Richard Hague was born August 7, l947 in Steubenville, Ohio, in Appalachian Ohio’s Steel Valley where during high school and college he worked summers for Wheeling Steel and the Penn Central Railroad. He studied as a high school student at Northwestern University’s Summer High School Journalism Institute and as an adult in Oxford, England; his BS and MA degrees in English are from Xavier University in Cincinnati. He continues to teach writing to adults and young people in Cincinnati. He is former Chair of the English Department at Purcell Marian High School where the Writing Program he designed and administered won the National First Prize in the English-Speaking Union"s “Excellence in English Award” in l994. He has taught at Purcell and Purcell Marian since l969, starting up the interdisciplinary Course of the River and other elective offerings in the school’s Department of Interdisciplinary Studies, which now includes two more courses, The Tree, and The Devil, examining their subjects from religious, scientific, and literary points of view. His creative writing students have won First Place in all of the most prestigious Ohio writing contests, including the Lucille Loy Kuck Ohioana Award for Excellence in English, sponsored by the Ohio Department of Education and the Ohioana Library Association, the Ohio High School Poetry Contest sponsored by Ohio Northern University, The Raymond Walters College High School Poetry Contest, the Stan and Tom Wick Poetry Scholarship at Kent State University, and the Anne Tansey Poetry Award, as well as winning an Ohio Arts Council High School Scholarship in Poetry.
His own life as a writer has been busy as well. He was the l982 Cincinnati Post-Corbett Award winner in Literary Arts. He has been a member of the staff of the Appalachian Writers Workshop in Hindman, Kentucky, most recently in 2004, The Augusta Writers Roundtable in Augusta, Kentucky, the Midwest Writers Conference at Kent State University, The Highlands Summer Conference at Radford University in Virginia and was Literary Artist for the l984 Kentucky Institute For Arts in Education at the University of Louisville. He was named a Scholar in Creative Nonfiction to the Bread Loaf Writers Conference, and a Finalist in the Associated Writing Programs Award in Creative Nonfiction. He is Editor Emeritus of Pine Mountain Sand & Gravel, an annual anthology of contemporary Appalachian writing.
His poems, essays, stories and reviews have appeared in Poetry, Country Journal, Creative Nonfiction, Birmingham Poetry Review, The Heartlands Today, Asheville Poetry Review, Nimrod, Appalachian Heritage, Appalachian Journal, The Cleveland Plain Dealer, Now & Then, Negative Capability, Ohio Magazine, English Journal, The Prose Poem: An International Journal, Religion & Ethics Newsletter. Basic Education, and Teachers & Writers. as well as two dozen other magazines and reviews and in over two dozen anthologies, including A Southern Appalachian Reader (Appalachian Consortium Press), Old Wounds, New Words, (The Jesse Stuart Foundation), Learning By Heart: Contemporary American Poetry About School (University of Iowa Press, 1999) Essential Love: Poems About Mothers And Fathers, Daughters And Sons (Poetworks/Grayson Press, 2000), in Resurrecting Grace: Remembering Catholic Childhoods (Beacon Press 2001), Pass/Fail (Kleidon Press, 2002), I Have My Own Song For It: Modern Poems of Ohio (University of Akron Press, 2003) and O Taste And See: Food Poems, (Bottom Dog Press, 2004). He is a recipient of grants and fellowships from The Greater Cincinnati Foundation, The Council for Basic Education, The Southern Poverty Law Center, the Marianist Education Consortium, and three Ohio Arts Council Individual Artists Fellowships in two genres. He won the $1,000 First Prize in the year 2000s Sow’s Ear Poetry Review contest, and was, for the second time, a Finalist in the l999 Pablo Neruda Prize for Poetry, sponsored by Nimrod: International Journal.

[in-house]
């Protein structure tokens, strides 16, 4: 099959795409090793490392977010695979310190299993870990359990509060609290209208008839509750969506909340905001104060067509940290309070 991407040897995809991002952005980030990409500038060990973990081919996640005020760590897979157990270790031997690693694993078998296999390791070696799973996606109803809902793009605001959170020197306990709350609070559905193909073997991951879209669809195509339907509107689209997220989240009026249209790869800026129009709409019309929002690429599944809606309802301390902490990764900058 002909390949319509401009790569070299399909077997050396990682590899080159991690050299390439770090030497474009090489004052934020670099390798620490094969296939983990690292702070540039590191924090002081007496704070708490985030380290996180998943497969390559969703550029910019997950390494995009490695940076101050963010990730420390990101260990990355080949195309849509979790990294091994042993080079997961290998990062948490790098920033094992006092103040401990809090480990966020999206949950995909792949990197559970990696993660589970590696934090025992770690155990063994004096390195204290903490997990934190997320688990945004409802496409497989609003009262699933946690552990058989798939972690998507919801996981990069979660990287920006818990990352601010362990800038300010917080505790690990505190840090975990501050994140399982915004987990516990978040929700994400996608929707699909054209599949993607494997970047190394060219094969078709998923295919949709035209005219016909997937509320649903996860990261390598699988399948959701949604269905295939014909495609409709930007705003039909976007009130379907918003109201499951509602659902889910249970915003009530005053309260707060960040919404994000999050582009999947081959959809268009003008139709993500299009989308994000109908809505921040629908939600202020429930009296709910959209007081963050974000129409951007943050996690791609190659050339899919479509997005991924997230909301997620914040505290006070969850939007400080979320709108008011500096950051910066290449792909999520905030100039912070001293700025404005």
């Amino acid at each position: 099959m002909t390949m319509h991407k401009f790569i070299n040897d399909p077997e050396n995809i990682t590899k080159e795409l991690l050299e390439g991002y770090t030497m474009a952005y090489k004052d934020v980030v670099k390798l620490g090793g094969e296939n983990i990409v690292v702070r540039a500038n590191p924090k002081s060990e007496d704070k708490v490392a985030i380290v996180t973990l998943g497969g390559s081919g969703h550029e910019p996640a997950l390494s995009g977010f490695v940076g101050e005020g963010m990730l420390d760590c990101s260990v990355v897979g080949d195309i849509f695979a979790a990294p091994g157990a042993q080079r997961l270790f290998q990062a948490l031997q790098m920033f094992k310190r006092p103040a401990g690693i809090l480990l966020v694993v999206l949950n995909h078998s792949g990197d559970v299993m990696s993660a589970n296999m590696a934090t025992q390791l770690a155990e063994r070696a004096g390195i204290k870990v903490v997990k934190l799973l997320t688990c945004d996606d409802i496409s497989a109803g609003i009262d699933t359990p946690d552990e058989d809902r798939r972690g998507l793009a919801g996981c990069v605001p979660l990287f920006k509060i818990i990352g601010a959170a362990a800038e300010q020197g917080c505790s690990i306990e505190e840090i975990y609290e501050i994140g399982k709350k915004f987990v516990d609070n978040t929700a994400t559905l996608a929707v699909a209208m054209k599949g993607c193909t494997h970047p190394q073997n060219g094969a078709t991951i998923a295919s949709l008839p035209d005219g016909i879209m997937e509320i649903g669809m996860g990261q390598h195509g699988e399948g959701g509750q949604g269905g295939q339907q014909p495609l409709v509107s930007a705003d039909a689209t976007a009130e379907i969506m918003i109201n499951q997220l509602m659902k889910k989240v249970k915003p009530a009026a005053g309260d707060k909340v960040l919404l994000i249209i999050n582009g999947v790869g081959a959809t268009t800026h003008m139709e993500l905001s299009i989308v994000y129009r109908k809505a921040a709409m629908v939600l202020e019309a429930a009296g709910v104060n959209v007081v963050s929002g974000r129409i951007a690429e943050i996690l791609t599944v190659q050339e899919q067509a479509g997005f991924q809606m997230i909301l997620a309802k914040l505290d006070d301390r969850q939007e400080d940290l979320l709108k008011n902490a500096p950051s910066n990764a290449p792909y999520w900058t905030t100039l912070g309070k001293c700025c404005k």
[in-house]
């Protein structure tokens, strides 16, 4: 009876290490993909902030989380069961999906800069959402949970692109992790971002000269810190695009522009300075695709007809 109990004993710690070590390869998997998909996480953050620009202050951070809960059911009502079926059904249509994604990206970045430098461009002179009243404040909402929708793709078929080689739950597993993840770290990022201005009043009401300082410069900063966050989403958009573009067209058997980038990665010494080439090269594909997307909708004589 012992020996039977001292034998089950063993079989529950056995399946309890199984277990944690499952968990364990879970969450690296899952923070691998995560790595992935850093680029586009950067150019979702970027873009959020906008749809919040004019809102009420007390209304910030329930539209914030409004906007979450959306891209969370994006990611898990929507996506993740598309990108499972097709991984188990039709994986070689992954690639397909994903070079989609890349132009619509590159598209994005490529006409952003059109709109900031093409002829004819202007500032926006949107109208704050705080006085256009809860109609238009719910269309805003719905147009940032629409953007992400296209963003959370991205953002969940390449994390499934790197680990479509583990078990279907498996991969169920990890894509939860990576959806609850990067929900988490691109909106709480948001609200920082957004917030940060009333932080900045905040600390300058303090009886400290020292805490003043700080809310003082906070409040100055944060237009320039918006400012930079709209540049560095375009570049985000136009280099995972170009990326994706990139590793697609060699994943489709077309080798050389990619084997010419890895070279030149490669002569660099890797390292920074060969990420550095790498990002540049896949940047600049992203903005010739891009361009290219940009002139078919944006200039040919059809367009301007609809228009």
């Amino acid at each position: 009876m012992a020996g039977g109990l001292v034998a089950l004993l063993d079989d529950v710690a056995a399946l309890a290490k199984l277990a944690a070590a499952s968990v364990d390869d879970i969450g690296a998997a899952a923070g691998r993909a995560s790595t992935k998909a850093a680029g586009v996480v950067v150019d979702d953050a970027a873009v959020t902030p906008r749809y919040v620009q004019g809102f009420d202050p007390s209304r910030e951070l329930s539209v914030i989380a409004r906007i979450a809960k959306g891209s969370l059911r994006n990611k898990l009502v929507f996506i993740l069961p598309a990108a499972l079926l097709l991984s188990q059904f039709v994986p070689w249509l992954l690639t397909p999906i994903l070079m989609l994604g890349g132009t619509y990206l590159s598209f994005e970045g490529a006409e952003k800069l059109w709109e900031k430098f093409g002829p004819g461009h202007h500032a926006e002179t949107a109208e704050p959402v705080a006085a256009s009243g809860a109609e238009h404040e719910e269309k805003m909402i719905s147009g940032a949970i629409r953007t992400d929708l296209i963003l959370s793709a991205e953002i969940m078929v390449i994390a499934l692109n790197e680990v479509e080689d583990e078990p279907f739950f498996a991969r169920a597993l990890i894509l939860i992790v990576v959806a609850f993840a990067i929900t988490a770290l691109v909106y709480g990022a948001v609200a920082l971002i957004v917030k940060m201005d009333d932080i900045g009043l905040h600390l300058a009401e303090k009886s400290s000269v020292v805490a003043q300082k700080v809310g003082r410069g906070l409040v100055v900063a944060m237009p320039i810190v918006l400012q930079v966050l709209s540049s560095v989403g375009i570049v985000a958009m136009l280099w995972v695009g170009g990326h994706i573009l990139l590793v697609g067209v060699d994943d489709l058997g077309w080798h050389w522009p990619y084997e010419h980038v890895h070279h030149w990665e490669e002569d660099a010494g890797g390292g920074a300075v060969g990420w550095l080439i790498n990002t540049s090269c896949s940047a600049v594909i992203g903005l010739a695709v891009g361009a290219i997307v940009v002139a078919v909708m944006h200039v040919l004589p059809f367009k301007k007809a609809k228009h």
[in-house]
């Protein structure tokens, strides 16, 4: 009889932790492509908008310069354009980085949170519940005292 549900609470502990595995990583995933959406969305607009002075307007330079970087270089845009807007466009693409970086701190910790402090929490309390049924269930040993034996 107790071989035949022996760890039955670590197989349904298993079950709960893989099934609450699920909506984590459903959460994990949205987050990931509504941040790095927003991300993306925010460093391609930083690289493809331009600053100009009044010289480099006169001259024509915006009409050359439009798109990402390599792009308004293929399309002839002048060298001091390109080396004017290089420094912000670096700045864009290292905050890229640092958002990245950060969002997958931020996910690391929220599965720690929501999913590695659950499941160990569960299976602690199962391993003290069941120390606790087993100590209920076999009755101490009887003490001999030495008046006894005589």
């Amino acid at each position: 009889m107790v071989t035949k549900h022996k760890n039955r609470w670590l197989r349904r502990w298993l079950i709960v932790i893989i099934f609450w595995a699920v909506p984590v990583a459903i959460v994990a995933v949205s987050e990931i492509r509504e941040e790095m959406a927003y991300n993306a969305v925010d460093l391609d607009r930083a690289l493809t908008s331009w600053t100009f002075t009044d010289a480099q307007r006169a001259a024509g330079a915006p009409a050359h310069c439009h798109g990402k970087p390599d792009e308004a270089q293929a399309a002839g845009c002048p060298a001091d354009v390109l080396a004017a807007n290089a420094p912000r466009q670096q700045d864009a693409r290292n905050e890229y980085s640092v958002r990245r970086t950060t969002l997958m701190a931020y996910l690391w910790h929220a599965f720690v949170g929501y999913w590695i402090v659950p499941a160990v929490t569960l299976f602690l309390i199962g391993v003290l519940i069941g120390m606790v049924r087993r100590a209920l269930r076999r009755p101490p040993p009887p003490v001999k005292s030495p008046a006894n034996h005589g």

He recently completed a stint as Creativity columnist for Personal Journaling and has had work in Basic Education and Teachers & Writers, where his essay was a Finalist for the first Bechtel Prize.
He has twice been recognized as a Master Teacher by the Faculty at Purcell Marian High School and was voted 2003 Teacher of the Year by the Senior Class. He has presented professionally at the National Council of Teachers of English and the Ohio Council of Teachers of English and Language Arts annual conferences.
He lives in Cincinnati’s Madisonville neighborhood with his wife Pam Korte, a potter and Assistant Professor of Ceramics at The College of Mt. St. Joseph, and his two sons, Patrick, a student at Indiana University, and Brendan, a student at Purcell Marian High School.